|Publication number||US4446238 A|
|Application number||US 06/342,552|
|Publication date||May 1, 1984|
|Filing date||Jan 25, 1982|
|Priority date||Mar 19, 1981|
|Publication number||06342552, 342552, US 4446238 A, US 4446238A, US-A-4446238, US4446238 A, US4446238A|
|Inventors||Jan R. De Mey, Marc K. J. J. Moeremans|
|Original Assignee||Janssen Pharmaceutica N.V.|
|Export Citation||BiBTeX, EndNote, RefMan|
|Patent Citations (2), Non-Patent Citations (8), Referenced by (24), Classifications (19), Legal Events (4)|
|External Links: USPTO, USPTO Assignment, Espacenet|
Since the introduction of the fluorescent antibody technique of Coons, the use of antibodies, as specific probes for the detection of antigens, has expanded enormously. The immunocytochemical approach has broad scientific and diagnostic importance. Current immunocytochemical techniques for localizing antigens in histological sections (plastic, paraffin or cryostat sections) at the light microscopic level are based on the labeling of specific ligands with fluorescent dyes or various enzymes. Besides antibiotics, other reagents such as protein A, the avidin/biotin system, or labeled antigens have been used for the indirect detection of immunoreactive antigens. The development of the hybridoma technique for the production of monoclonal antibodies is another very important new development.
For light microscopy the indirect immunofluorescence method and the unlabeled antibody-enzyme method, e.g., the peroxidase-antiperoxidase (PAP) method, are by far the most widely used. See, for example, Immunocytochemistry (second edition), Ludwig A. Steinberger, John Wiley & Sons, New York--Chichester--Brisbane--Toronto. The PAP-method has become especially popular. The principals of this bridge method allow for high sensitivity and low background, with the advantage of producing permanent preparations which can be objected with classical objects.
There is however a need for alternative methods since the peroxidase technique uses toxic products for the enzymatic reaction, and endogenous peroxidase activity sometimes obscures the antigen staining. In addition, at present, there is no commercially available mouse or rat PAP complex for use with the increasing number of mouse or rat monoclonal antibodies.
The present invention is concerned with a novel bright field light microscopic immunocytochemical method for the localization of antigens in histological sections, said method using colloidal gold labeled immunoglobulins as a red coloured marker, this marker being able to function as antibody in a two step procedure or as antigen in a three step, bridge method.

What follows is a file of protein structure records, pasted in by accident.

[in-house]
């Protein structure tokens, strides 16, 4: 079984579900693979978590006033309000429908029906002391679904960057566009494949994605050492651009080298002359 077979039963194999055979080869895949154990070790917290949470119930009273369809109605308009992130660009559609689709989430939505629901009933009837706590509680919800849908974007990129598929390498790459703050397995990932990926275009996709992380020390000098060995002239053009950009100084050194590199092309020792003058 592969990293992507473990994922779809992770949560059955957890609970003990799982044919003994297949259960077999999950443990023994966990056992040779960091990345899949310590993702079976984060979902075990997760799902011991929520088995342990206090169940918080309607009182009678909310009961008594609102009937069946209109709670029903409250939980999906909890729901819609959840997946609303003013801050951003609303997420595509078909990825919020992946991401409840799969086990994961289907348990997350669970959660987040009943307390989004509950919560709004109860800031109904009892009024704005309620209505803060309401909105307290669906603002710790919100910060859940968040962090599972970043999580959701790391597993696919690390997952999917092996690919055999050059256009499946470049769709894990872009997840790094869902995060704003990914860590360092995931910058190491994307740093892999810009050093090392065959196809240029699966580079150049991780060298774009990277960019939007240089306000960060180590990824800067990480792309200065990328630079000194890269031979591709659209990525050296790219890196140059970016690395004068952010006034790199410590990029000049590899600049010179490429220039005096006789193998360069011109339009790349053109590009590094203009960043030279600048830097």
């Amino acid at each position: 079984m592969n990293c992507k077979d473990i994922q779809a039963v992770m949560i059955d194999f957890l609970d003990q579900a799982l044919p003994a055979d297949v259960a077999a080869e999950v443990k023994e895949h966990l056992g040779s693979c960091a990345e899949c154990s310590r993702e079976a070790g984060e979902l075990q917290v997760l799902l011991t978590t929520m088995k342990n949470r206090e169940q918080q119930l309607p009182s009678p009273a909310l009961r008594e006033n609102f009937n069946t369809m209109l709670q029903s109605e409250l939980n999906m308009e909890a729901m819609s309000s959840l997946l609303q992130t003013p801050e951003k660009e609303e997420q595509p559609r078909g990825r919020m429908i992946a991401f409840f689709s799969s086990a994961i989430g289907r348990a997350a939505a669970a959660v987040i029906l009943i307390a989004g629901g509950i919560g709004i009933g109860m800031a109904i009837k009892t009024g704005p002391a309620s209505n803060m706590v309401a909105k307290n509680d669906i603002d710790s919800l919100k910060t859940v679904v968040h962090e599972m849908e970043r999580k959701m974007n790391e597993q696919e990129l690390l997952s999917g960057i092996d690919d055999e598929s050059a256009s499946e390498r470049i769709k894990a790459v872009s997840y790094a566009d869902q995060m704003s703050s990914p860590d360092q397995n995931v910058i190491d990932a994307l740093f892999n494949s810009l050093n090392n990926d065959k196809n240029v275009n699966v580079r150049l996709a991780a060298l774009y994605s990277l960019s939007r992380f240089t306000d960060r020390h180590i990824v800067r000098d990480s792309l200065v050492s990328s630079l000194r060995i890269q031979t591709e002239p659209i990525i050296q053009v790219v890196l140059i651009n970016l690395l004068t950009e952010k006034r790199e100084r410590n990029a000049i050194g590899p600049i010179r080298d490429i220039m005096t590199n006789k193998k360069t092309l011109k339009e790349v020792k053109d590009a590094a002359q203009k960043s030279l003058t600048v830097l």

In analogy with the Immuno Fluorescence Staining method, the method of the present invention will be named hereinafter as the Immuno Gold Staining (IGS) method.
In the two step method a suitable primary antibody reacts with the tissue antigens and, subsequently, the specific binding sites where the primary antibody is attached are detected with colloidal gold granules coated with the secondary anti-antibodies.
In the three step bridge method a suitable primary antibody reacts with the tissue antigens, subsequently, secondary unlabeled anti-antibodies are applied in such an excess that they react with the primary antibodies with only one of their two combining sites and, finally, the free sites of the anti-antibodies react with colloidal gold granules coated with γ-globulins prepared from pre-immune serum of the same animal species as the primary antibodies.
In both procedures the end-product is an accumulation of large numbers of gold granules over antigen-containing areas, thus yielding the typical reddish colour of colloidal gold sols.
The IGS-methods can be applied to all antigens contained in sections of paraffin or plastic unbedded tissues, as well as cryostat sections. Unlike immuno-enzyme procedures, the IGS-methods do not need any subsequent reaction to develop a visible stain. The development of the colour can be monitored under the microscope, since no visible backgroun staining is developing during the incubation step.
The bridge IGS-method in particular gives very satisfactory results and yields as colourful and contrasting a picture as the PAP-procedure.
The IGS-reagents have the additional advantage in that they are very easy to produce, and remain stable for long periods. For the bridge IGS-method, IGS-reagents useful for any kind of primary antibody can be obtained, by simply preparing the gold labeled γ-globulin of the same animal species as the primary antibody. This advantage can make the IGS-method very useful in combination with the very high specificity, achieved by mouse or rat monoclonal antibodies.